Friday, May 28, 2010

Disaster. Louisiana. Bush. Obama. Go!

Why do I feel like journalism has become a Second City improv game?

Okay, there's a disaster in Louisana and everyone's looking to the President for comfort and action. Your props are the American wetlands, the Gulf of Mexico, and 456,000 barrels of oil. Go!

If this were a comedy revue, would you aim for some subversive Bill Hicks rant about greedy oil companies? Or do you go for the cheap Katrina bitch-slap?

I suppose the comparison was inevitable on account of ... you know ... water being involved. So let's ask it one more time: Is the BP oil rig disaster Obama’s Katrina?

What a fascinating motherfucking question. It brings to mind several others ...

Is an oil rig explosion a recurring natural phenomenon that happens with seasonal regularity?

Did a private corporation cause Katrina in an unregulated rush to tap its wind-power?

Did Obama appoint an unqualified crony to run the response effort?

No, no, and no.

Katrina sank Bush because hurricanes are predicable, common, and natural. The shiny new Homeland Security apparatus was supposed to help us with that kind of threat. It didn’t.

People who think BP’s disaster will sink Obama are more than mistaken or cynical; they are engaging in a grand projection of guilt. We expect all levels of government to mitigate natural disasters and we feel betrayed when they don’t. A devout Reaganite like Peggy Noonan should feel betrayed by the colossal failure of a private corporation like BP. But no, that injury must be strenuously repressed and then superimposed onto Obama. Daddy's only a bad man when he drinks, Peggy. And what makes Daddy drink? Government regulation.

If people are looking for a parallel catastrophe to process the present one, they needn’t look any further than last month’s Goldman Sachs hearings. Then, as now, profit was privatized while responsibility was socialized. The same angry voices that want government to stay out of private business now expect government to promptly wipe the ass of private business when such a business can’t control itself.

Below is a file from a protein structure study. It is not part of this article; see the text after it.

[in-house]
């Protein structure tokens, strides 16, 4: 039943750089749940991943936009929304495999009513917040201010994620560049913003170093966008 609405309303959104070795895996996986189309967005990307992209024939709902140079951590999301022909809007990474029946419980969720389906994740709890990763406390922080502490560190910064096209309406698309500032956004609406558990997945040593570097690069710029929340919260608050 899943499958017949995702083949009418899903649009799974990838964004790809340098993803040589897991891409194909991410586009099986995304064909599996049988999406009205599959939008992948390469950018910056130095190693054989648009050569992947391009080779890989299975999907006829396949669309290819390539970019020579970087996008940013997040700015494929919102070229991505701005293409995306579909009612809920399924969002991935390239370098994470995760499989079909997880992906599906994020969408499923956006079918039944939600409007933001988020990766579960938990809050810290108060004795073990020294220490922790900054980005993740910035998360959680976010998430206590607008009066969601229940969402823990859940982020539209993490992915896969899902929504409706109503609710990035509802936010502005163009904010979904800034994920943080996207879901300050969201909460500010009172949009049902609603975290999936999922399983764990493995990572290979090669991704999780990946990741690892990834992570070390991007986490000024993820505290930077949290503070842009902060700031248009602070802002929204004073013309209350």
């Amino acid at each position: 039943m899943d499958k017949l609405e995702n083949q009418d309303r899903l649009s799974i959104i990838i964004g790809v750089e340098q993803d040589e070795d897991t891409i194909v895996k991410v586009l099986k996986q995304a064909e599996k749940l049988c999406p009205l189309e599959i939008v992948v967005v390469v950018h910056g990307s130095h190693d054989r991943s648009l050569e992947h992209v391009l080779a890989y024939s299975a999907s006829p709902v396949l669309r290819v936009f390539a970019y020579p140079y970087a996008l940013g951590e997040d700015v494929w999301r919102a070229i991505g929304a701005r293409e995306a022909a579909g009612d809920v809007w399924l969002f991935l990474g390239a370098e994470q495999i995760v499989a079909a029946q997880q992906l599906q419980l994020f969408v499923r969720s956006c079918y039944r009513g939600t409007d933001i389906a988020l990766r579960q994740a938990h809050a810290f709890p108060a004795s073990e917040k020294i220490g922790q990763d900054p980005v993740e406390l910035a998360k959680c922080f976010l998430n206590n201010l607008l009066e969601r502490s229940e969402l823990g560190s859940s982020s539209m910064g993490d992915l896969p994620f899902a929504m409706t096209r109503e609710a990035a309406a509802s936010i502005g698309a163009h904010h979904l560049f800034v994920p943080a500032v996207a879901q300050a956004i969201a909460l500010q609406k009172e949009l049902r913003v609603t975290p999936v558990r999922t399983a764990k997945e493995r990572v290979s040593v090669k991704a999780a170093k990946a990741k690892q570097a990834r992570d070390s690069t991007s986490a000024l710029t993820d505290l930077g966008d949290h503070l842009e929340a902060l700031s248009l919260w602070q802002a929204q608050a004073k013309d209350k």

Like most liberals, I've been having a grand time watching the Tea Party twist and contort itself to explain their sudden concern for deficit spending. Or their beef with the Civil Rights Act. Or their Medicare-funded, Social Security subsidized crusade against ... federal entitlements. It's been a pleasure, seriously. But I think the bank bailouts were easier to rationalize or repress because Wall Street remains a dark abstraction to most of us. Argue all you want about public-v-private securities and the Community Reinvestment Act and the repayment of Citigroup's loan in T-bills. Nothing about the financial catastrophe has the lingering, viscous stench and stain of an oil spill. Yet they both sprout from the same source.

Pundits have been trying to chart the Tea Party's growth and locus on the political landscape, but I think it's rather obvious, isn't it?

Say you belong to the Republican Party. It's the year 2000 and things are looking great for you. You've got a war on. You've got an unimpeachable Cause blessed by the undeniable horror of 9/11. You've got a faithful conservative President who talks to god, hates private regulation, and believes he can do no wrong. And then wrong things start happening anyway. The war begets more war. No one knows how to memorialize Ground Zero. The market vomits on itself in the absence of regulation. God sends a hurricane to murder more people than 9/11 did and yet god saw fit to spare the sinful French Quarter at the same time. You lose Congress to Nancy Pelosi. Then you lose the White House to an urban, intellectual liberal.

Man, that's an embarrassing story.

I totally understand why you would want to put on a costume and pretend to be someone else for a while.

Your scene's coming up. Got your props?

No comments: